Craig Kofoed, associate instructor.
Starting a new business is hard - especially if it hasn"t been done before. There is no code school or job training program in the United States dedicated to teaching refugee adults, so we've had to design our own curriculum, pedagogy and structure. There is no such thing as a National Association of Refugee Code Schools where we can turn to for advice.
Still, there are other people with similar passions and motivations. New Americans Code is active in social media and we are very happy to have met Nancy Mwirotsi, founder of PI515. Founded in 2014, PI515 is a 501c3 afterschool class that teaches basic coding and web development to about 70 children in Des Moines, Iowa. PI515 works in partnership with local schools and other organizations, serving mostly refugee children in grades 7 through 12.
Founder Marty Johncox recently had a great conversation with Nancy, who generously provided advice on funding, administration, curriculum and outreach. Many of PI515's challenges and opportunities are the same as New Americans Code faces, while others are different. More than anything, it was inspiring to speak with someone who has a similar mission and passion to teach technology and coding.
New Americans Code and PI515 are at the forefront in an emerging trend in the globalization of education. We have to figure out things as we go, try different approaches, create best practices and reach out and find others who share our ambitions and aspirations. Anyone involved in this understands the fulfillments and challenges.If anyone reading this is considering a refugee code training program in your community, please reach out to us!
PI515 teaches refugee children how to code.
The ultimate "consumer" of New Americans Code is the local technology community; we will provide it with people who have a basic level of instruction in coding and can work in a trainee entry-level position, or continue their education at a local school.
So support from the local technology community is important. New Americans Code is very pleased to have Pixel and Line provide us with a consistent meeting place. Pixel and Line is Boise‘s largest software agency, focusing iOS and Android mobile apps, web-based applications, websites and UX/UI design.
"We think your school is a good cause so we want to support it," said Nick Crabbs, a principal. "But theres also some self-interest - we need good developers and maybe someday some of your students can work here."
Pixel and Line demands developers at a very high level and its employees spent years developing their skills, so it may be a while before our students move from their classroom to their work room. Still, it‘s good for our students to meet professional developers and visit a nice work place like Pixel and Line. Our curriculum adviser, Wyatt Arent, is a backend developer at Pixel and Line.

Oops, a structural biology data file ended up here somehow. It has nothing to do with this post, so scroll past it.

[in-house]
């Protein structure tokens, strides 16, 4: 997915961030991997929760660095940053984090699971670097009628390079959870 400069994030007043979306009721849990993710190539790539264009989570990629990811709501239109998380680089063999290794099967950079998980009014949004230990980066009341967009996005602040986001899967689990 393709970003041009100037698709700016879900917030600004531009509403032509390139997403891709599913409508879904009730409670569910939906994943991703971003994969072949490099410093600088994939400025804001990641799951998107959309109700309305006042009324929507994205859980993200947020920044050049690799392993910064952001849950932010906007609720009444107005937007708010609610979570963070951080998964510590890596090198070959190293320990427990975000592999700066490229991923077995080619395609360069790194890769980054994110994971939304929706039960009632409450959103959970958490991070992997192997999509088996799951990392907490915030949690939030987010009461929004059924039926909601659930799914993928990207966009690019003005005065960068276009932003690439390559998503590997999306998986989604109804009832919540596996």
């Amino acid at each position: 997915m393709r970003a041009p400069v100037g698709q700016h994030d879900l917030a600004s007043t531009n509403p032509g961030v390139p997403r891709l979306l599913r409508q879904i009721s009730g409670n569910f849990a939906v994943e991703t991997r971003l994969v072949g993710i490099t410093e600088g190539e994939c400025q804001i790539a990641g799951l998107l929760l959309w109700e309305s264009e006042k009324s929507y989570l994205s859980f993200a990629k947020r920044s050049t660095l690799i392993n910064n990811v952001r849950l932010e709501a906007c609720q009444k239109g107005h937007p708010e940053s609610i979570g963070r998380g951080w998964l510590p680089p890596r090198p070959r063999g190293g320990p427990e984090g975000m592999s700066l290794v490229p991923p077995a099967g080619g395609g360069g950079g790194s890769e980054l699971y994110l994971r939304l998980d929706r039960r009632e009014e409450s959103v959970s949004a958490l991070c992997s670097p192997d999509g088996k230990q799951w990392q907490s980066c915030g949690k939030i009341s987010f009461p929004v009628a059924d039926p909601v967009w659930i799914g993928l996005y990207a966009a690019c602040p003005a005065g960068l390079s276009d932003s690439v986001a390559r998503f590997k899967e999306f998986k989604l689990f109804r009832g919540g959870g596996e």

We had been holding classes at the Boise Public Library, which has also been very kind and generous to our training program. We will return to the library occasionally, such as for Hacker Hours Boise and other meetups. But we are thankful to a local tech company for helping incubate our program.
A recent class at Pixel and Line in Boise
Board members bring expertise in business, philanthropy, refugees and technical education; curriculum adviser will ensure the program teaches up-to-date technologies
February 29, 2016 For more information: Marty Johncox, New Americans Code, 208-658-9100
New Americans Code, a training program dedicated to teaching refugees basic coding and web development skills, announces three new board members who will guide the program as it incorporates and seeks nonprofit status.
Douglas Metzgar, Max Mohammadi and Jake Overall serve on the board of New Americans Code, which started teaching web development classes in Boise.
Metzgar is president of Meshwork Consulting, a local marketing firm, and has decades of experience in marketing and communication in the high-tech industry. He serves on the board of Life’s Kitchen and holds an MBA from Boise State University.
Mohammadi is a Boise entrepreneur and leader in local charitable causes with knowledge of the local refugee community. He was a proprietor of the Cazba Mediterranean Restaurant and founder of the Feed The Need Thanksgiving meal drive.
Overall is a founder of Boise CodeWorks, the Treasure Valley’s web development bootcamp. Overall received his BAS from the University of Phoenix. Overall is working to supply the local tech industry with trained workers.
“As a board, Doug, Max and Jake bring experience in nonprofits, business creation, philanthropy and coding education, which will prove very valuable in guiding New Americans Code,” said Marty Johncox, founder of New Americans Code. “New Americans Code appears to be the first training program in America dedicated to help refugees train for careers in Web development and we are off to a good start with a this board.”